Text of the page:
Management of urolithiasis changed dramatically during the last decades. Whereas in the eighties and nineties of last century extracorporeal shock wave lithotripsy dominated the spectrum of endourological techniques, recently percutaneous surgery and especially retrograde intra-renal surgery has gained significant importance . This was possible because of the continuous improvements of endourological armamentarium and miniaturization of the instruments [2-8]. Nevertheless, flexible ureteroscopy respectively retrograde intra-renal surgery is limited by ergonomic deficiencies including stone manipulation, laser disintegration or extraction of fragments particularly when treating multiple stones or larger renal calculi [9,10]. Thus, the next level of stone management may represent robot-assisted retrograde intra-renal surgery overcoming most of these technological obstacles.
Similar to robot-assisted laparoscopic surgery, such devices represent master-slave systems (Figure 1) [11-15]. First trials modifying a system designed for cardiology (Hansen, United States) were not very successful due to size limitations and limited mobility in the renal collecting system [11-13]. Since 2010 we were involved in experimental and clinical introduction of the Avicenna Roboflex (Elmed, Ankara, Turkey), which was specifically designed for flexible ureteroscopy [14,15]. Beside proof of safe and efficient applicability, the device underwent constant improvements by the manufacturer. In this article we (idea, development, evaluation, assessment, long-term study)- want to present the results of the multi-centric phase-II study, criteria [15,16].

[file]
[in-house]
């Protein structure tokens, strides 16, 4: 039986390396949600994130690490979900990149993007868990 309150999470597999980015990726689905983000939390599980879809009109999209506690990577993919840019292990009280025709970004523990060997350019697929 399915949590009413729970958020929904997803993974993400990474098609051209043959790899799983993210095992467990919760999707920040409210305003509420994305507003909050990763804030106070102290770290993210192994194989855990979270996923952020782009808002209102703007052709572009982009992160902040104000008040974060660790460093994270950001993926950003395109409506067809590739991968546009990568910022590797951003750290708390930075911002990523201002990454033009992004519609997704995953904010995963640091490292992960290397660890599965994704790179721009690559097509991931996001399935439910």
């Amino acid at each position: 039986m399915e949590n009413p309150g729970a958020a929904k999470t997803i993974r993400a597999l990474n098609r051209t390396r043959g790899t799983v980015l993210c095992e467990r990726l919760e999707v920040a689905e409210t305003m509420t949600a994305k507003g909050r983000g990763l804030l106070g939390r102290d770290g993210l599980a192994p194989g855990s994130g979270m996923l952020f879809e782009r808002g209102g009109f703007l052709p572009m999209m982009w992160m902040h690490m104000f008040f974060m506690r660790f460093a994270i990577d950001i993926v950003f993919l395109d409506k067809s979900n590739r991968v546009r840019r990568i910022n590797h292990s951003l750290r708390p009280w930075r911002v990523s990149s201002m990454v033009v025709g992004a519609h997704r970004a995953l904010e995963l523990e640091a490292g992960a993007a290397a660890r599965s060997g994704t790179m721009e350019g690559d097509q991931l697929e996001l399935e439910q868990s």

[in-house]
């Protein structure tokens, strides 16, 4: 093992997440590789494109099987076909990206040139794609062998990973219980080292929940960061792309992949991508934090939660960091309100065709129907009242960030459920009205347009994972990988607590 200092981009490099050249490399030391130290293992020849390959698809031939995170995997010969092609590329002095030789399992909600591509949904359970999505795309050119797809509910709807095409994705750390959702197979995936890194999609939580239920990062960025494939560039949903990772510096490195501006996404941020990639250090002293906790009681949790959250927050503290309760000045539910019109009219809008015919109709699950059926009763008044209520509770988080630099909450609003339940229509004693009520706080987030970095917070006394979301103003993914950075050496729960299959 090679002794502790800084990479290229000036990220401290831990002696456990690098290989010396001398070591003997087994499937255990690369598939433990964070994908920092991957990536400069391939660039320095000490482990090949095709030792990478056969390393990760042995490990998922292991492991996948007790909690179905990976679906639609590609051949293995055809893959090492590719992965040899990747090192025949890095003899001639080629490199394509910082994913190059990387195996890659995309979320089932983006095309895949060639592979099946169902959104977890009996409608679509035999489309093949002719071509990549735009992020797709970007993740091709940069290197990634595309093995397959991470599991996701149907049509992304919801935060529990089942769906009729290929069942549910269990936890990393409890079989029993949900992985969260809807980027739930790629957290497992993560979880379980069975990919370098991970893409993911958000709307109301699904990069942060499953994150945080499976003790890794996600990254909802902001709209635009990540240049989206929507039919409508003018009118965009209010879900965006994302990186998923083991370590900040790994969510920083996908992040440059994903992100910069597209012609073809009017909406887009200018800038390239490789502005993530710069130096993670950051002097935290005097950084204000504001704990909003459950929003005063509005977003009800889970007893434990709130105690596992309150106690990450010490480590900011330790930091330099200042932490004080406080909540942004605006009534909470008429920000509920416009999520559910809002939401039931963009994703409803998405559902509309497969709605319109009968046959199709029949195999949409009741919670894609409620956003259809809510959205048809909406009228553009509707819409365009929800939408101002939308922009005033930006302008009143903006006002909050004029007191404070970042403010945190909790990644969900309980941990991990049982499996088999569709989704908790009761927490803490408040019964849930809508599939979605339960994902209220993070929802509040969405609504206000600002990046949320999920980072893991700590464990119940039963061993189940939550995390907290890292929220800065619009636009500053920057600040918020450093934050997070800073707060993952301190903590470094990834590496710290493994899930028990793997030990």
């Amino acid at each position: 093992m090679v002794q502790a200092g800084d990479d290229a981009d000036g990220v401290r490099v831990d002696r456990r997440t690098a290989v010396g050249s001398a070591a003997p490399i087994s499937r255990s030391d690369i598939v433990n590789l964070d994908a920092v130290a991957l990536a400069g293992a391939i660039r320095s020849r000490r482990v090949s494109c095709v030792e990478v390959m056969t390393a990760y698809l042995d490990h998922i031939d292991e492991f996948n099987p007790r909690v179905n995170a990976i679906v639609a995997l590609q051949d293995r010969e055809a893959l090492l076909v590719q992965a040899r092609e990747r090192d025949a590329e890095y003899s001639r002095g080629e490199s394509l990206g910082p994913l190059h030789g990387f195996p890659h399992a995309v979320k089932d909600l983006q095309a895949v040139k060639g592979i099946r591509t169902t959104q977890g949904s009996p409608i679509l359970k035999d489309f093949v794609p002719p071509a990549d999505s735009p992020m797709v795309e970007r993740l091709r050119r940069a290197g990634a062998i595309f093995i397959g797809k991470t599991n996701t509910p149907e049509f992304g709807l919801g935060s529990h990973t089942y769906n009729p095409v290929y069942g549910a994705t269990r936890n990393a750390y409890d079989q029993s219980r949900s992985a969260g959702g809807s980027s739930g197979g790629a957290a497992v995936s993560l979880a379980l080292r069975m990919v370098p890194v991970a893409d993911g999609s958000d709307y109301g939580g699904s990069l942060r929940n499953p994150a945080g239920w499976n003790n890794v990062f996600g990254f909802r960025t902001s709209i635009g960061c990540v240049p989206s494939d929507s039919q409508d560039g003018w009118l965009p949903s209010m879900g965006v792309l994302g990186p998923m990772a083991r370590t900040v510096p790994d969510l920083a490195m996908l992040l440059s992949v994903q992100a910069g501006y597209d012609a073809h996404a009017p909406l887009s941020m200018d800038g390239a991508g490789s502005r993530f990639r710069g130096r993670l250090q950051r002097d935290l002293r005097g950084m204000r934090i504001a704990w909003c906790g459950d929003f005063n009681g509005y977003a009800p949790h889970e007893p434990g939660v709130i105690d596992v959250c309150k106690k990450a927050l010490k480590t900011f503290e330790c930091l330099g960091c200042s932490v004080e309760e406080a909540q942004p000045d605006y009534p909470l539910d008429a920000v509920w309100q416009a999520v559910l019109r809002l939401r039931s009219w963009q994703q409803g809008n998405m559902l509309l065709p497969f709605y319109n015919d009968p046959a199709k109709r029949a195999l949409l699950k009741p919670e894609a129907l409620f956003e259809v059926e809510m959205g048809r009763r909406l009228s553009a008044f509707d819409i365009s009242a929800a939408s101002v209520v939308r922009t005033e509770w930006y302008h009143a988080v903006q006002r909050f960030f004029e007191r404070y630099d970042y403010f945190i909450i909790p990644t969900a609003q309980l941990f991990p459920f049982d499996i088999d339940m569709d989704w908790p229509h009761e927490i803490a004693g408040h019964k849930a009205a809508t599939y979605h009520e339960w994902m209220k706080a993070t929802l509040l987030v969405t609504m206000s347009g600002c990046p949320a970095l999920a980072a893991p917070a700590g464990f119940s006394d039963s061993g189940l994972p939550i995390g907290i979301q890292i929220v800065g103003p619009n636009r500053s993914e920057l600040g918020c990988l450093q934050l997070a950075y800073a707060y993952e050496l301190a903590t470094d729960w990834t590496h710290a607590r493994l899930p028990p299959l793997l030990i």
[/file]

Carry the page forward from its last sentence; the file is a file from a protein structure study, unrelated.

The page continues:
Following the introduction of the robot in 2 European stone centres (2013 Ankara TR; 2014 Heilbronn, Germany) we collected prospectively peri-operative data from all patients (n=266) who underwent robotic retrograde intra-renal stone surgery (robRIRS) between January 2015 and March 2016. Six different surgeons were involved in the study. We treated 90 females and 176 male patients with a mean age of 55(25-76) years. The body mass index was 29.1(20.6-43.3) and ASA-score was 2.3. 118 stones were located on the right and 148 on the left side. Mean number of stones was 1.8 with a mean stone burden of 1620(98-10600)mm3. 43% of the patients were presented.